Tired bosses losing sleep over stress

2004

Business leaders and entrepreneurs are working excessively long hours and loosing sleep due to work-related stress, new research has claimed.

A survey of 870 senior UK business figures by accountants Grant Thorton found that two-thirds work between nine and 11 hours a day,

Around one in ten worked a six day week with one in six saying they frequently worked at weekends. A mere four per cent worked four days or less.

And despite one in four firms offering flexible working, the survey found that this had no impact on the number of hours worked by business leaders.

Just over half of those surveyed said that they suffering from work-related stress, largely due to 'having too much to do in too little time'. Other causes included a lack of leadership and personality clashes.

"The survey was carried out among senior business people so it is not surprising to see high levels of commitment," said Grant Thornton's Paul Andrews. "However, the frequency of weekend working and the fact that 10% work a six day week is concerning if people are not achieving the right work/life balance."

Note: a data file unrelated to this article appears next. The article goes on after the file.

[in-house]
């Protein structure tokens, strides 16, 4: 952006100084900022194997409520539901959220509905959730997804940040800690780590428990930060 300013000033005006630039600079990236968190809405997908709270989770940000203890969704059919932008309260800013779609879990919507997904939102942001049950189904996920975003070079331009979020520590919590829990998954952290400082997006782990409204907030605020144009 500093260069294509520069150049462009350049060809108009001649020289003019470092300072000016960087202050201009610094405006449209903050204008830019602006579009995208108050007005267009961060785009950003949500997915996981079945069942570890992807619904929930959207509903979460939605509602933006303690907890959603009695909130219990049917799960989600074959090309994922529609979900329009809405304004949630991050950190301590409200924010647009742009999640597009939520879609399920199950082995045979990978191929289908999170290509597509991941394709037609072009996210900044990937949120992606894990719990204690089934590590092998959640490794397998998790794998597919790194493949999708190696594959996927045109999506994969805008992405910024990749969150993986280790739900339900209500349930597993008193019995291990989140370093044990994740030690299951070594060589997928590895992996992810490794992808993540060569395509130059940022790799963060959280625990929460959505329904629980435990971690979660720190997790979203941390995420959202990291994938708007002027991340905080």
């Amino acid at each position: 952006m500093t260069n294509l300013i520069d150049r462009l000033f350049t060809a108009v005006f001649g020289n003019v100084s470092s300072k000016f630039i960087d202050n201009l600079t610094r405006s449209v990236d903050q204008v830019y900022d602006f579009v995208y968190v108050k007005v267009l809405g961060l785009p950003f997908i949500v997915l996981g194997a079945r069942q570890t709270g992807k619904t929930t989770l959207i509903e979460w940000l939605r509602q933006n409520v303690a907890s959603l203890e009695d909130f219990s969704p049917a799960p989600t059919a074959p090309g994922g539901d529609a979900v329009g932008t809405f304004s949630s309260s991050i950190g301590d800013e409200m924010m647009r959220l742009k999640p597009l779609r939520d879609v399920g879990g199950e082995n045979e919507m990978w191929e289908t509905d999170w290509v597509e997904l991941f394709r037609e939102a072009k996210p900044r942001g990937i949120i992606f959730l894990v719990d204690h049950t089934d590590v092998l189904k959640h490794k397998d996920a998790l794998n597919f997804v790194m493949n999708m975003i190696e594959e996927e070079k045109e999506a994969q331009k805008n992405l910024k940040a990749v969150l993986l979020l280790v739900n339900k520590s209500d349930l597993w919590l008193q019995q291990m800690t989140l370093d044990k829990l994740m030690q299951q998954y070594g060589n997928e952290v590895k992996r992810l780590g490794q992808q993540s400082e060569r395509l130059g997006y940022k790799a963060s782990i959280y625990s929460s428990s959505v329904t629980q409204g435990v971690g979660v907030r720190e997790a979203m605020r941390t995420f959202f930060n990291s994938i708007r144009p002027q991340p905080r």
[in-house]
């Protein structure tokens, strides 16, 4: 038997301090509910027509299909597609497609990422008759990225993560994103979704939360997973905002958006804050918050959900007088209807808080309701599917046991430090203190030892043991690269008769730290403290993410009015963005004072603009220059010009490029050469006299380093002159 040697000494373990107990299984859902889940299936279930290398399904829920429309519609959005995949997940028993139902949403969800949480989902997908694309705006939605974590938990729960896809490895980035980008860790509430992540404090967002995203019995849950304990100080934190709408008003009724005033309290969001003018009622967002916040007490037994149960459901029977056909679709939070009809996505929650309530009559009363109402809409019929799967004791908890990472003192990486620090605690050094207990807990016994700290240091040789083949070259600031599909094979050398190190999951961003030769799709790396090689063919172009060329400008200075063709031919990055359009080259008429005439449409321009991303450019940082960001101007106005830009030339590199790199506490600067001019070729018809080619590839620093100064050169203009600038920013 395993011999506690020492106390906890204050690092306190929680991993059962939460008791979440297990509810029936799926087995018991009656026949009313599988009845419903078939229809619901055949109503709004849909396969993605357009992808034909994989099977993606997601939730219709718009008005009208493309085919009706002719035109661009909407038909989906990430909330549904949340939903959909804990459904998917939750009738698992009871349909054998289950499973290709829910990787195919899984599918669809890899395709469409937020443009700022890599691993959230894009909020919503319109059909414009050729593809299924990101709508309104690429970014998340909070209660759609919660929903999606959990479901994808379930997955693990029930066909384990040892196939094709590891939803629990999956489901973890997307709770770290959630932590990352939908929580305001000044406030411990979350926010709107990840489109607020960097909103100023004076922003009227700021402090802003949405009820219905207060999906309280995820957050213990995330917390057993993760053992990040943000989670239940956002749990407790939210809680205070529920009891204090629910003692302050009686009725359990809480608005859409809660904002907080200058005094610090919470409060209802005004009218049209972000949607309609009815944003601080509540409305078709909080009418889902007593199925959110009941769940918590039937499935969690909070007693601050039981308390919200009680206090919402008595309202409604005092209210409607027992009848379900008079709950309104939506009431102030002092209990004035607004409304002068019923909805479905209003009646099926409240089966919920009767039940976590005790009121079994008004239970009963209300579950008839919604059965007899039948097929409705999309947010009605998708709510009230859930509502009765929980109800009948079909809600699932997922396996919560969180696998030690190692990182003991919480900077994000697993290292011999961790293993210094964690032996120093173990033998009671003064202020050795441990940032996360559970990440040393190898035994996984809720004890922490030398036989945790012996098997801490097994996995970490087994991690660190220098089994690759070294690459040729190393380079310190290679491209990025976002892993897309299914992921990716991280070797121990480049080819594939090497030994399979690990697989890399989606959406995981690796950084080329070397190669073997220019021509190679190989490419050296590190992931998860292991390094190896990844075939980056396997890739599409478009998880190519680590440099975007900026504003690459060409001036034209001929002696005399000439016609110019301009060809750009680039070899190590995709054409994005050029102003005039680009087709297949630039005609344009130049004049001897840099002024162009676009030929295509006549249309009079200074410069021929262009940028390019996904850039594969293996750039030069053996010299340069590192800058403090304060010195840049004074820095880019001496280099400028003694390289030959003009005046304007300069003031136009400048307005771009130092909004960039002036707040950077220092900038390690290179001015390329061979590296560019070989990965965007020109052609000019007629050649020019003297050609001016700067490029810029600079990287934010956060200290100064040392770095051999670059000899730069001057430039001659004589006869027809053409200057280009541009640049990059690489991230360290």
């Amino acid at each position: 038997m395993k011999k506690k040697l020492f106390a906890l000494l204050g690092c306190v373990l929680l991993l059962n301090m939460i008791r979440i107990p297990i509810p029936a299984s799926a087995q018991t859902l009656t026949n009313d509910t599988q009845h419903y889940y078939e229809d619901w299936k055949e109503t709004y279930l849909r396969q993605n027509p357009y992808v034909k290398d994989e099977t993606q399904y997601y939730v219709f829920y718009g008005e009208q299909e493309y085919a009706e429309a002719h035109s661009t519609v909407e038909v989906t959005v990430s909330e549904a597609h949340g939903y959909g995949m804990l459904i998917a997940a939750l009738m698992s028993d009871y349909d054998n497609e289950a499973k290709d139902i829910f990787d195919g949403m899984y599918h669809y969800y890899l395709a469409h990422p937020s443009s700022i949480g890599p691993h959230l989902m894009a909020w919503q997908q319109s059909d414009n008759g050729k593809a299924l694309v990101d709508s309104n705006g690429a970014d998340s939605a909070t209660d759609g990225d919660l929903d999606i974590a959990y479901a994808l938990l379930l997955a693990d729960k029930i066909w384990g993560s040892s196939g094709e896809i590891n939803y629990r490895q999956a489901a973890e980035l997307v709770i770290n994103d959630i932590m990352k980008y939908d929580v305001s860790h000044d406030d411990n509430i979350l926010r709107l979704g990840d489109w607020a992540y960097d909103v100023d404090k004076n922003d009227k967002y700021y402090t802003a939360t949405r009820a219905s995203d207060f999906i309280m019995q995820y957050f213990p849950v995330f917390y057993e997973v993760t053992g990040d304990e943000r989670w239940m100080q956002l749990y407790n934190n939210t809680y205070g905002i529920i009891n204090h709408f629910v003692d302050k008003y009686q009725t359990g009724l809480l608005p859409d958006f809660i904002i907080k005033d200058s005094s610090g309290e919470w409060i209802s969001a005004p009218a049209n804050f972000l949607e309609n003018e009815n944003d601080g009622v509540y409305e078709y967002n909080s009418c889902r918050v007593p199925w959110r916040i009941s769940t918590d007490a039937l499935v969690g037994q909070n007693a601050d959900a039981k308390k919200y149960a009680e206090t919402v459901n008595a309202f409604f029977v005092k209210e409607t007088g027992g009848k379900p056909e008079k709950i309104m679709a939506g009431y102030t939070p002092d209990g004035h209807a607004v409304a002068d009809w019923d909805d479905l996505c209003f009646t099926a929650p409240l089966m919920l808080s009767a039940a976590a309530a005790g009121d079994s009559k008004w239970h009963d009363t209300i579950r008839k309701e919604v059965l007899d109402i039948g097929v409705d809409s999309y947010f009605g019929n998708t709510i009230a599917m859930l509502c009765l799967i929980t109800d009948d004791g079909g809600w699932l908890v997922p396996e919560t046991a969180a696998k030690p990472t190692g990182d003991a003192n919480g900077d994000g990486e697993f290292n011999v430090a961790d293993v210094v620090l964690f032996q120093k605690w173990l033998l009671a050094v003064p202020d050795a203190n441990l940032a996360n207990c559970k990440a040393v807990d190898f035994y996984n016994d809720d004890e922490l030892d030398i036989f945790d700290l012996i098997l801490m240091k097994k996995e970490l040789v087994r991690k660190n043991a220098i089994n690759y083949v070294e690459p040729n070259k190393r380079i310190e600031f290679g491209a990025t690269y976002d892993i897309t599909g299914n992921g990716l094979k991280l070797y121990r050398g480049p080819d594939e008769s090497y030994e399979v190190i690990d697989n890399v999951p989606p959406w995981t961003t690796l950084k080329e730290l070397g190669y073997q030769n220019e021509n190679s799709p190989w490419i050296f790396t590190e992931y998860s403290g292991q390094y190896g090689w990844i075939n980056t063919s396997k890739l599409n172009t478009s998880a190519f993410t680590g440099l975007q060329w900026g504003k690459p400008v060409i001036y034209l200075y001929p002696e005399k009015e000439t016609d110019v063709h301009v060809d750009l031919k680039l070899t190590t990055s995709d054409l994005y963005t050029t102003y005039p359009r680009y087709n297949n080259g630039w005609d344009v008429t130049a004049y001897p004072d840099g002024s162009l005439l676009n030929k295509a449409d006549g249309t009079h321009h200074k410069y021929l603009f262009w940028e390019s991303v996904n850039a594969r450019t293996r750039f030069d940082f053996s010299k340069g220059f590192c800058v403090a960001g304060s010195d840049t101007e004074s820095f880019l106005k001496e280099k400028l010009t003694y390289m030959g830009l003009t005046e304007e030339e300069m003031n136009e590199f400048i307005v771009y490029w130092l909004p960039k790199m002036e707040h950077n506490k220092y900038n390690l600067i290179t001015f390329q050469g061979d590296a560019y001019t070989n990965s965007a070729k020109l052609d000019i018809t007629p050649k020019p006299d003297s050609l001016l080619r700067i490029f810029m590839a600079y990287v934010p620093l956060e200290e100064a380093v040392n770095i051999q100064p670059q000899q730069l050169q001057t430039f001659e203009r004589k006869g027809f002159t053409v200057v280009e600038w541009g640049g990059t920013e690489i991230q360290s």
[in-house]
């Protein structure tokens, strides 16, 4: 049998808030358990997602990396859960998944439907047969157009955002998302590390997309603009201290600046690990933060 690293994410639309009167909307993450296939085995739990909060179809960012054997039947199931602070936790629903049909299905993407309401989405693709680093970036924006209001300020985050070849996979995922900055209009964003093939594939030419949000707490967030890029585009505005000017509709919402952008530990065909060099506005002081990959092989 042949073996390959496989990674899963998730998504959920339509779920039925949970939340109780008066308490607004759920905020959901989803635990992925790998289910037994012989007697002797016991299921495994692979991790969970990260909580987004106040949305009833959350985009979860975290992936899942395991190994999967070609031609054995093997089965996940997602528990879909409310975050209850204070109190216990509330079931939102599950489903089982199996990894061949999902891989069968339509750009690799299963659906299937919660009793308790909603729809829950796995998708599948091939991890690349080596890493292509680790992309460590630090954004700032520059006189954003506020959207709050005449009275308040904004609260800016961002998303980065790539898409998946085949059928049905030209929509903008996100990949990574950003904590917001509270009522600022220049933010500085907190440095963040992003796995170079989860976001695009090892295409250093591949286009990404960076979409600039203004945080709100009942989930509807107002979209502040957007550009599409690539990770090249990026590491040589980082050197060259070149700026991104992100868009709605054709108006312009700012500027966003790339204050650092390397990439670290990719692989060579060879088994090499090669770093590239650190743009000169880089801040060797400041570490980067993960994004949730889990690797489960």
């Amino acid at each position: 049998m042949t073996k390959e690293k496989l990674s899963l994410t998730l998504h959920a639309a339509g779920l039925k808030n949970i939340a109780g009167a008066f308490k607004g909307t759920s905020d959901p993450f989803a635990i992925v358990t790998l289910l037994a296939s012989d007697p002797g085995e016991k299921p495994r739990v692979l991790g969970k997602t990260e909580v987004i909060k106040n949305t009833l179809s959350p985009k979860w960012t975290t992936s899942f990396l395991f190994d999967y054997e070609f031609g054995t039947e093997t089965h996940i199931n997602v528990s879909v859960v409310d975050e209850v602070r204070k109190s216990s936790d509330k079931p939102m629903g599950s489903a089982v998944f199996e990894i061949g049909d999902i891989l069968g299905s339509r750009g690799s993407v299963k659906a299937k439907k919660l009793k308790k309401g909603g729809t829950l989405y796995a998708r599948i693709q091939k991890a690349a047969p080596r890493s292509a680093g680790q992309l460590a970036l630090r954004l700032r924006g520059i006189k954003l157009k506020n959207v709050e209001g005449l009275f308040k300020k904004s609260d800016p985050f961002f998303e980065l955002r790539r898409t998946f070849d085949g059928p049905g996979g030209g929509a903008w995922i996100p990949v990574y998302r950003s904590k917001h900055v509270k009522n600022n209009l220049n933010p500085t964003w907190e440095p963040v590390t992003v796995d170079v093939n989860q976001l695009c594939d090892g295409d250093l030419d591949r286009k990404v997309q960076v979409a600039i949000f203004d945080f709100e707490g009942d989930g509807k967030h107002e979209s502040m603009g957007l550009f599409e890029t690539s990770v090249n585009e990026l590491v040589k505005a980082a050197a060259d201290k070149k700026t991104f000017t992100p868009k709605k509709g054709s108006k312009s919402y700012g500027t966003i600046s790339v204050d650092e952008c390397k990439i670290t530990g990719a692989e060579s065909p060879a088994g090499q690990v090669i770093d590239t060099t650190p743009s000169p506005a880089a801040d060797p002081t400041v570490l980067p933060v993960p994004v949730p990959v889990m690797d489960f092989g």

Things are no easier for smaller entrepreneurs. A separate survey by Bibby Financial Services found that almost four out of ten business owners had trouble sleeping and that nearly a quarter said that the stress of running their business had led to illness.

Nearly half of those questioned said that they take out their frustrations on friends or family and have "grave concerns" about the negative impact that their stress levels were having on family life.

Maintaining cash flow was the biggest worry for these entrepreneurs, with a quarter blaming financial worries for sleepless nights.

Just over one in five said that personnel issues and problems with suppliers and customers were what got them stressed. Work-life balance (or rather the lack of it) is an issue for 18 per cent.

David Robertson, chief executive of Bibby, said that being the boss isn't easy with all the pressure that comes with the job.

"The fact that smaller businesses have fewer members of staff with often higher levels of responsibility, fewer resources, tighter margins and less room for manoeuvre when it comes to making mistakes, can all add to the tremendous pressure that owners and managers are under," he said.